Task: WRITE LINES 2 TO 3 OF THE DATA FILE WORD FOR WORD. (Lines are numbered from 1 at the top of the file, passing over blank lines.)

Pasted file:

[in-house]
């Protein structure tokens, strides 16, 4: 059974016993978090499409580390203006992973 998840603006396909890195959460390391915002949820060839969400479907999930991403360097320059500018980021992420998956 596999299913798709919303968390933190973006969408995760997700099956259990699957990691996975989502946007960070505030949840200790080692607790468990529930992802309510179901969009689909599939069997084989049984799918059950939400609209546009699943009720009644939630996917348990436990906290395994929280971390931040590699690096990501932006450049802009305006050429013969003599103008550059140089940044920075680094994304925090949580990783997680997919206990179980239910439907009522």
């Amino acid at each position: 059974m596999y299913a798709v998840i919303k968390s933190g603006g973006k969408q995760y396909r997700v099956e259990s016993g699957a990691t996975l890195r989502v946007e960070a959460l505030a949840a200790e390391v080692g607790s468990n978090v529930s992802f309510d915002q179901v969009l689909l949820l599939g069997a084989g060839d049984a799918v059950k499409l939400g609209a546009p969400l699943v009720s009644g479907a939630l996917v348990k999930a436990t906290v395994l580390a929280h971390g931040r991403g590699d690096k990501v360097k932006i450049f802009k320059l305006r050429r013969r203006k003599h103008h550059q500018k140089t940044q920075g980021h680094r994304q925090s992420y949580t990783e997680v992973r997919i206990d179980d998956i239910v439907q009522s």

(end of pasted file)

């Protein structure tokens, strides 16, 4: 059974016993978090499409580390203006992973 998840603006396909890195959460390391915002949820060839969400479907999930991403360097320059500018980021992420998956 596999299913798709919303968390933190973006969408995760997700099956259990699957990691996975989502946007960070505030949840200790080692607790468990529930992802309510179901969009689909599939069997084989049984799918059950939400609209546009699943009720009644939630996917348990436990906290395994929280971390931040590699690096990501932006450049802009305006050429013969003599103008550059140089940044920075680094994304925090949580990783997680997919206990179980239910439907009522």
């Amino acid at each position: 059974m596999y299913a798709v998840i919303k968390s933190g603006g973006k969408q995760y396909r997700v099956e259990s016993g699957a990691t996975l890195r989502v946007e960070a959460l505030a949840a200790e390391v080692g607790s468990n978090v529930s992802f309510d915002q179901v969009l689909l949820l599939g069997a084989g060839d049984a799918v059950k499409l939400g609209a546009p969400l699943v009720s009644g479907a939630l996917v348990k999930a436990t906290v395994l580390a929280h971390g931040r991403g590699d690096k990501v360097k932006i450049f802009k320059l305006r050429r013969r203006k003599h103008h550059q500018k140089t940044q920075g980021h680094r994304q925090s992420y949580t990783e997680v992973r997919i206990d179980d998956i239910v439907q009522s």